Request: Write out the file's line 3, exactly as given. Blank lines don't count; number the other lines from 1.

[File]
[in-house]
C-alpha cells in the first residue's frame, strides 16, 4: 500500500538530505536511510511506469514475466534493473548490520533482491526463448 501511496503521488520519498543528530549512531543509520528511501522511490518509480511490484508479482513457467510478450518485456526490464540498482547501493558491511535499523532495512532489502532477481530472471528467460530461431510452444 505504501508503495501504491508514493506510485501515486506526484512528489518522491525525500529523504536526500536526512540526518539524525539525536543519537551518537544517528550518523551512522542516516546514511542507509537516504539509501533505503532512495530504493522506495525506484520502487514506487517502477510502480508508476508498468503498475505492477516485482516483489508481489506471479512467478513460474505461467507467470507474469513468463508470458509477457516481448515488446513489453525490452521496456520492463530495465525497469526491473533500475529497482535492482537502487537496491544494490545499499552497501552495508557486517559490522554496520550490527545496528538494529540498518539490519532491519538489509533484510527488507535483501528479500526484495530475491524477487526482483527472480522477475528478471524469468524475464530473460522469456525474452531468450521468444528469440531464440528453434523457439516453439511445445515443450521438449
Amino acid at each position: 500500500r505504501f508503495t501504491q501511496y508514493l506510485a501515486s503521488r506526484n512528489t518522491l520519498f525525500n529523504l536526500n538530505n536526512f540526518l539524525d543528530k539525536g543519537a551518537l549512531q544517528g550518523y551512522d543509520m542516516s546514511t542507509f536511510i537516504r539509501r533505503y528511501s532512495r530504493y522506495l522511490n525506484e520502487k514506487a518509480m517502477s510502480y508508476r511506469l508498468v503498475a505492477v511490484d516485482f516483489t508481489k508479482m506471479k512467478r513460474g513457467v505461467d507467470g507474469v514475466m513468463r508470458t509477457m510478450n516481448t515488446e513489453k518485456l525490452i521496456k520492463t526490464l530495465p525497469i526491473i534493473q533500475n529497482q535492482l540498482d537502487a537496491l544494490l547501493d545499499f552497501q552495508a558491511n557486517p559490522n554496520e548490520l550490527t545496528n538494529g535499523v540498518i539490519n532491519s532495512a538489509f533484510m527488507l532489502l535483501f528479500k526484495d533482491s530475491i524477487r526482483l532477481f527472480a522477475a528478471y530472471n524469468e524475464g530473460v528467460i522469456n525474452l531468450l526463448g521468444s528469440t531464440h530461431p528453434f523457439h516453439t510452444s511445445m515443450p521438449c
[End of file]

Amino acid at each position: 500500500r505504501f508503495t501504491q501511496y508514493l506510485a501515486s503521488r506526484n512528489t518522491l520519498f525525500n529523504l536526500n538530505n536526512f540526518l539524525d543528530k539525536g543519537a551518537l549512531q544517528g550518523y551512522d543509520m542516516s546514511t542507509f536511510i537516504r539509501r533505503y528511501s532512495r530504493y522506495l522511490n525506484e520502487k514506487a518509480m517502477s510502480y508508476r511506469l508498468v503498475a505492477v511490484d516485482f516483489t508481489k508479482m506471479k512467478r513460474g513457467v505461467d507467470g507474469v514475466m513468463r508470458t509477457m510478450n516481448t515488446e513489453k518485456l525490452i521496456k520492463t526490464l530495465p525497469i526491473i534493473q533500475n529497482q535492482l540498482d537502487a537496491l544494490l547501493d545499499f552497501q552495508a558491511n557486517p559490522n554496520e548490520l550490527t545496528n538494529g535499523v540498518i539490519n532491519s532495512a538489509f533484510m527488507l532489502l535483501f528479500k526484495d533482491s530475491i524477487r526482483l532477481f527472480a522477475a528478471y530472471n524469468e524475464g530473460v528467460i522469456n525474452l531468450l526463448g521468444s528469440t531464440h530461431p528453434f523457439h516453439t510452444s511445445m515443450p521438449c